E-commerce rule changes to increase accountability: government

The Consumer Ministry said the provision of mandatory registration for e-commerce entities in the proposed amendment to the 2020 E-Commerce Consumer Protection Rules is intended to empower and encourage real players in the space. of electronic commerce.

Speaking to the media, Nidhi Khare, additional secretary of the Department of Consumer Affairs, said on Tuesday that the ban on back-to-back fraudulent flash sales was being introduced as a provision allowing consumers to bring complaints against unfair business practices.

Finding public views

The ministry introduced the proposed changes on Monday, seeking public comment. In the changes, he proposed to tighten the country of origin standards for imported goods, to prevent flash sales, abuse and cross-selling induced by predatory pricing. It also proposes to introduce the concept of fallback liability on market e-commerce entities and tighten standards to prevent preferential treatment of related parties and private labels, among other provisions.

Khare said conventional flash sales would not be affected and explained that the proposed changes refer to a ban on such back-to-back flash sales when a particular seller who has no inventory or order fulfillment capacity places fraudulently a “flash or back-to”. -back “order from another seller controlled by the e-commerce platform.” So consumers have a very limited choice and this also makes other businesses, especially MSMEs uncompetitive … Sometimes shell companies , which are controlled by the e-commerce market, are trained to carry out these activities, ”she added.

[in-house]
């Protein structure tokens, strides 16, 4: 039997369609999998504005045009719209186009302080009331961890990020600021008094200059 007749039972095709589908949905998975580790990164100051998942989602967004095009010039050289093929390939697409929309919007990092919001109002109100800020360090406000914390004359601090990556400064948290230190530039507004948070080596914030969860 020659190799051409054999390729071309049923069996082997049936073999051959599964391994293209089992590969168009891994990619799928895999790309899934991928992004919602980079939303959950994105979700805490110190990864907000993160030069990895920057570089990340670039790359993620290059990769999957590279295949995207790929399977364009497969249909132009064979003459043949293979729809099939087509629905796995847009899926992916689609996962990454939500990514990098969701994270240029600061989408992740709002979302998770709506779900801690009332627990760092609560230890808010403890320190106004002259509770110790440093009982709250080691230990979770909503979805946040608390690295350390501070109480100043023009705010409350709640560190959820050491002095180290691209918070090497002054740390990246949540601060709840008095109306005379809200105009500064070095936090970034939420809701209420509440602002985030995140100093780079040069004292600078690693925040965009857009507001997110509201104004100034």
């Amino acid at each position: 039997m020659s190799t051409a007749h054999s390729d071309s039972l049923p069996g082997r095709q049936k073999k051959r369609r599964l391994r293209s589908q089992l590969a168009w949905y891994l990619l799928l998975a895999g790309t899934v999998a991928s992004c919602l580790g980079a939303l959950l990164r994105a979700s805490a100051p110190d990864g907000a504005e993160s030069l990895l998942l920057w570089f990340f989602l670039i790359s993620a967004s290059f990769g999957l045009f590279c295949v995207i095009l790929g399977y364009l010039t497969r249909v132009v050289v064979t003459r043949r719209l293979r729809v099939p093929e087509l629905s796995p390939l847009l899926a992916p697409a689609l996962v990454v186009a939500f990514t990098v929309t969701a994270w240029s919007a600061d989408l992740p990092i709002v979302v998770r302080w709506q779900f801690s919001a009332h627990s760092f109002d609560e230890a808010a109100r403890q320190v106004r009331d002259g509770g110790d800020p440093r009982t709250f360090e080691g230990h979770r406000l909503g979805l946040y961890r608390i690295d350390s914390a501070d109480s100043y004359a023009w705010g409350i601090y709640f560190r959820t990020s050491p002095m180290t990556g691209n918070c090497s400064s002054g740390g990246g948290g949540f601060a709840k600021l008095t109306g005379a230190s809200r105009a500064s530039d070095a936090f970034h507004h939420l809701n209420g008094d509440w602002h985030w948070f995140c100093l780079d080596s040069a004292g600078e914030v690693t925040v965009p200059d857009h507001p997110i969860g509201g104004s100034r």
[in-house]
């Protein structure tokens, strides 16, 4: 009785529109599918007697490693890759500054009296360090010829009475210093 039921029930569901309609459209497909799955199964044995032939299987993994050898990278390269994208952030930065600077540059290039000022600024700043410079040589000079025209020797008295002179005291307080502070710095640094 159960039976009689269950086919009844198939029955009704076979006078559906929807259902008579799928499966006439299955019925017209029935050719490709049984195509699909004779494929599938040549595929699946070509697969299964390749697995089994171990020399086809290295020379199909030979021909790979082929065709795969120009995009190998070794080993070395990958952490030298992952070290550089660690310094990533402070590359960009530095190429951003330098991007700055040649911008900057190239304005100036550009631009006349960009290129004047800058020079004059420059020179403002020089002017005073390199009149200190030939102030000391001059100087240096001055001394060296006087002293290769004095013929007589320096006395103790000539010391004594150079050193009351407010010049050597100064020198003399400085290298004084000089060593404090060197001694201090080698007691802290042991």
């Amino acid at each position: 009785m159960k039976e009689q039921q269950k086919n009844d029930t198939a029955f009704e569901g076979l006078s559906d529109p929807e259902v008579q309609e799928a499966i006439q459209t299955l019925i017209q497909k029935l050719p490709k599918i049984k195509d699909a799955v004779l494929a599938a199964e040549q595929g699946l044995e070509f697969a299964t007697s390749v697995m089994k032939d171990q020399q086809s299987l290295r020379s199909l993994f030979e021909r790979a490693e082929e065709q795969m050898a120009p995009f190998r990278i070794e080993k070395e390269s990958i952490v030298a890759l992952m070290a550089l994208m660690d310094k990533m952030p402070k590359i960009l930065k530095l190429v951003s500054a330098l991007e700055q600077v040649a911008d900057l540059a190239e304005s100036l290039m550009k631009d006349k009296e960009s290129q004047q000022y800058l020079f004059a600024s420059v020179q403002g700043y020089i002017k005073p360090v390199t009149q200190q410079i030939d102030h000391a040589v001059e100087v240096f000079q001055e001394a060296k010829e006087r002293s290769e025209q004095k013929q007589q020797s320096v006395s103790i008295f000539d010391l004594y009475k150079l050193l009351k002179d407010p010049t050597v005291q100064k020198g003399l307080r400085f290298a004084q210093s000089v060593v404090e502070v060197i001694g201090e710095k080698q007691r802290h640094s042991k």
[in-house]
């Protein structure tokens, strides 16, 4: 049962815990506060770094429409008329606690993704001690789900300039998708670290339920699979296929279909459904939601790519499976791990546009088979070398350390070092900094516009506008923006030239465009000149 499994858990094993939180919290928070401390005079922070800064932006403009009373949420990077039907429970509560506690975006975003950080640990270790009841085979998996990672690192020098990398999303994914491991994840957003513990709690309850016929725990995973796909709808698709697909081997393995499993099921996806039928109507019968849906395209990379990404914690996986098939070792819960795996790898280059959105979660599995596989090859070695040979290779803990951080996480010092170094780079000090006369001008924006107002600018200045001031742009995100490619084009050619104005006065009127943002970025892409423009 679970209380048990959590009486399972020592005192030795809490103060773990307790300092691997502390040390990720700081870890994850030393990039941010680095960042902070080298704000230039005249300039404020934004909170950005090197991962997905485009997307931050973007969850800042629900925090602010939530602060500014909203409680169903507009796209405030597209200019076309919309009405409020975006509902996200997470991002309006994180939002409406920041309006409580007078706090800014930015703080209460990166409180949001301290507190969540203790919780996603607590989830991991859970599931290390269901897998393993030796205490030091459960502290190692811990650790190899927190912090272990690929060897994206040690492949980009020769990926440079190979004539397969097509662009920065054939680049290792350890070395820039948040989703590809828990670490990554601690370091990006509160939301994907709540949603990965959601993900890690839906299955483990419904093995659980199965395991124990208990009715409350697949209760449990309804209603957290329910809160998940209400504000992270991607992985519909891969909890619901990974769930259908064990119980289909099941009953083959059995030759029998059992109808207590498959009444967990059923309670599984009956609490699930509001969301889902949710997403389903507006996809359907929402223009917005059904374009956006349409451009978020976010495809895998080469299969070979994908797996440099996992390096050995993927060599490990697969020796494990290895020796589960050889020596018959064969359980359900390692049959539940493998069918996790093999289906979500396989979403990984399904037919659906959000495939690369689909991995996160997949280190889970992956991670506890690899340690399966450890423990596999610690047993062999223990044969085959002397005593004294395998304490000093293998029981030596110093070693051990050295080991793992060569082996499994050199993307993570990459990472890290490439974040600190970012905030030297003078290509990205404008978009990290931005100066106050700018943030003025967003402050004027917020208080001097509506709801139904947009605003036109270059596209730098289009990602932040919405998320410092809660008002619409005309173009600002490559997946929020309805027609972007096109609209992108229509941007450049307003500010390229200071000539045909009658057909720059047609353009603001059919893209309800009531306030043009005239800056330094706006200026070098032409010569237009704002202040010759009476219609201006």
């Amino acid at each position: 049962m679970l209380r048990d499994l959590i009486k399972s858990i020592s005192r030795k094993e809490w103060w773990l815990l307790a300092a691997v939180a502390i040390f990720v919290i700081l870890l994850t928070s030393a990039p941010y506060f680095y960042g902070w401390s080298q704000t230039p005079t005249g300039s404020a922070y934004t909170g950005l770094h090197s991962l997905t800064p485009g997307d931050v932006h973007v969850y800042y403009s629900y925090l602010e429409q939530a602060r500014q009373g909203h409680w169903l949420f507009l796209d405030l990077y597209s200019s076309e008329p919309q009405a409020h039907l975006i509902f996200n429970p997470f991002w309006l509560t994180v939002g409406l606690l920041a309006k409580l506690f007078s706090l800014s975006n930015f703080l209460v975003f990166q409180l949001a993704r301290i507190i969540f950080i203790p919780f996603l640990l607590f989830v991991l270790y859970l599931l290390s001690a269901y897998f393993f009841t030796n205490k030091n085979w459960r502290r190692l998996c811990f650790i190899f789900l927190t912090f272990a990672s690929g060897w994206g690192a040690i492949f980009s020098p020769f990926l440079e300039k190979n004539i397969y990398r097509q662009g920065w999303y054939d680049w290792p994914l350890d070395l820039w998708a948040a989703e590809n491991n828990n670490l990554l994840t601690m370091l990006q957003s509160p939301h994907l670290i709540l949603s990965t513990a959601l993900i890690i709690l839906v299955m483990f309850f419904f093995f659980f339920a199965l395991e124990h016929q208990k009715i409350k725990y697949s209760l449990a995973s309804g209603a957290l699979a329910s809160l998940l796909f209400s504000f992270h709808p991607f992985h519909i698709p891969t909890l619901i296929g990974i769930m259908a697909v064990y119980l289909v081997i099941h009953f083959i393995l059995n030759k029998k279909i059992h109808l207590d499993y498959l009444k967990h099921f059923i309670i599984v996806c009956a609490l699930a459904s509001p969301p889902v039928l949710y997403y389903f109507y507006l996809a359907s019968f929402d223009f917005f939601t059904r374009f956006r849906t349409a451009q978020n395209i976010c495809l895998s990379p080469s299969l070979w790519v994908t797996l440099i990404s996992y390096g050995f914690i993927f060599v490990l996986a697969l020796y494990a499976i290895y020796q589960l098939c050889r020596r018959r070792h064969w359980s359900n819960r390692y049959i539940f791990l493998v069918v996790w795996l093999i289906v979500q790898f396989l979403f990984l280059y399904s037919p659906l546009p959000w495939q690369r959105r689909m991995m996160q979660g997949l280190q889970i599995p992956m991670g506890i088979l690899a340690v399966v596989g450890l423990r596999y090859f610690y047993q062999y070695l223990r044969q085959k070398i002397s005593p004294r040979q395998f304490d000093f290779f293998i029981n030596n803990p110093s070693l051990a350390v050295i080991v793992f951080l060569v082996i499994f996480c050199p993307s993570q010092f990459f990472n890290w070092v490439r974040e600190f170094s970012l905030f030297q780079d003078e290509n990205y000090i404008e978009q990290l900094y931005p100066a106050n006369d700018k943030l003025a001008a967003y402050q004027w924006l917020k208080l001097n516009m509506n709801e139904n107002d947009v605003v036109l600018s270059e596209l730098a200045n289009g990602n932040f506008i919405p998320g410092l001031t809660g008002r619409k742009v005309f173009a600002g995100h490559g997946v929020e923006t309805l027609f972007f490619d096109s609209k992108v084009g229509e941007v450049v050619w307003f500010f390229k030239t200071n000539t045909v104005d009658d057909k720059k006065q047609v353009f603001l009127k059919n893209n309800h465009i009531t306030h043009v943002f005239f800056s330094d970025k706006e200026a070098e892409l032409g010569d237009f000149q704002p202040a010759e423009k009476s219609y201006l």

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“We’re not saying we’re going to start investigating every flash sale or regulating every flash sale. We are not asking for any disclosure from companies about flash sales. The objective is to introduce a provision allowing consumers to lodge a complaint if they believe they have been cheated, ”she added.

Ministry officials pointed out that the changes were proposed to protect the interests of consumers, and not to regulate the commerce of e-commerce entities, as this falls under the purview of the Department of Industry Promotion and Domestic Trade.

Regulatory landscape

Experts pointed out that the proposed changes envision a significant upheaval in the regulatory landscape of India’s growing e-commerce industry and will pose operational challenges for the industry.

Ankur Pahwa, National E-Commerce Industry Leader, EY India, said, “While regulations are certainly needed to govern the e-commerce channel, they need to be designed holistically and holistically, be consistent in their application to different retail channels and finally be governed. by a single law against various regulations and notifications.

Nakul Batra, Associate Partner at DSK Legal, said: “Greater liability of e-commerce entities has been proposed by referring to the provisions of the Competition Law of 2002, introducing the concept of related party and associated companies. , fallback responsibility, etc. e-commerce entities to reassess their business models. Additional compliance has also been imposed on e-commerce entities in terms of appointing a compliance officer, disclosures of imported goods or services, cross-selling, sponsored referrals, etc. 2021 IT rules. “

Supratim Chakraborty, partner at Khaitan & Co, added: “The amendment to the e-commerce rules proposed to give consumers the opportunity to provide their express and affirmative consent with regard to the sharing of their data collected by the platform. form of electronic commerce. Such consent cannot be obtained through mechanisms such as pre-ticked boxes. While this may pose operational challenges for e-commerce platforms, the government is ready to make this compromise, in order to ensure that e-commerce platforms can be held accountable for its growing consumer base in India. “

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